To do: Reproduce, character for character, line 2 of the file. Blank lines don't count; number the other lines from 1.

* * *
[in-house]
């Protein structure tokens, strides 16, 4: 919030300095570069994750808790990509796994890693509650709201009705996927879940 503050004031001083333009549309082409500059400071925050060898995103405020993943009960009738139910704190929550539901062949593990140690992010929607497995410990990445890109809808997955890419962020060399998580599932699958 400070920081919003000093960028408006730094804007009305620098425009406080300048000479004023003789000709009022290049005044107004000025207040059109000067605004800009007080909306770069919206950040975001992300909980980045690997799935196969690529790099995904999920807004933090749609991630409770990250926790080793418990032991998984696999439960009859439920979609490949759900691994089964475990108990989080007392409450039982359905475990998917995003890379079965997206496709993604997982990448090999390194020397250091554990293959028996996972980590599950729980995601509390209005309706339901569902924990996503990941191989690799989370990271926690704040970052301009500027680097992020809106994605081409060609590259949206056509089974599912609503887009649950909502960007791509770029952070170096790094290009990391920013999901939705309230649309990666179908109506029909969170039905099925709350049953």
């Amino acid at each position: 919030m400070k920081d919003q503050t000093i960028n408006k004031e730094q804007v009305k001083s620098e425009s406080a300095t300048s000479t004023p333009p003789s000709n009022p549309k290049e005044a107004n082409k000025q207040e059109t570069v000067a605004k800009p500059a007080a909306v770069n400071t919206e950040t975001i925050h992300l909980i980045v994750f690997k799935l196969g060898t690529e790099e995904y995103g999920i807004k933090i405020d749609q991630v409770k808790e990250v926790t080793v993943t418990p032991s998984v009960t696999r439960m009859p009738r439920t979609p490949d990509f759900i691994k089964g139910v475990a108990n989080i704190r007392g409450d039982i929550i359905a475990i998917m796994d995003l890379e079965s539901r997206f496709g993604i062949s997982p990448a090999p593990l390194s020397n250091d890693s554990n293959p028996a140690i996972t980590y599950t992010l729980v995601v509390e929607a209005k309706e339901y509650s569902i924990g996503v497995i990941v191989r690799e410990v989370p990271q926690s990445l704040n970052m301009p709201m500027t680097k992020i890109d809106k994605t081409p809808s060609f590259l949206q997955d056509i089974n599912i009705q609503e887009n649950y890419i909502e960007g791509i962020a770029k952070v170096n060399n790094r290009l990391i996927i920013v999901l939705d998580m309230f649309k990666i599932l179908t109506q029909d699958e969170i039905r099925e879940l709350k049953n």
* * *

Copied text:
């Protein structure tokens, strides 16, 4: 919030300095570069994750808790990509796994890693509650709201009705996927879940 503050004031001083333009549309082409500059400071925050060898995103405020993943009960009738139910704190929550539901062949593990140690992010929607497995410990990445890109809808997955890419962020060399998580599932699958 400070920081919003000093960028408006730094804007009305620098425009406080300048000479004023003789000709009022290049005044107004000025207040059109000067605004800009007080909306770069919206950040975001992300909980980045690997799935196969690529790099995904999920807004933090749609991630409770990250926790080793418990032991998984696999439960009859439920979609490949759900691994089964475990108990989080007392409450039982359905475990998917995003890379079965997206496709993604997982990448090999390194020397250091554990293959028996996972980590599950729980995601509390209005309706339901569902924990996503990941191989690799989370990271926690704040970052301009500027680097992020809106994605081409060609590259949206056509089974599912609503887009649950909502960007791509770029952070170096790094290009990391920013999901939705309230649309990666179908109506029909969170039905099925709350049953």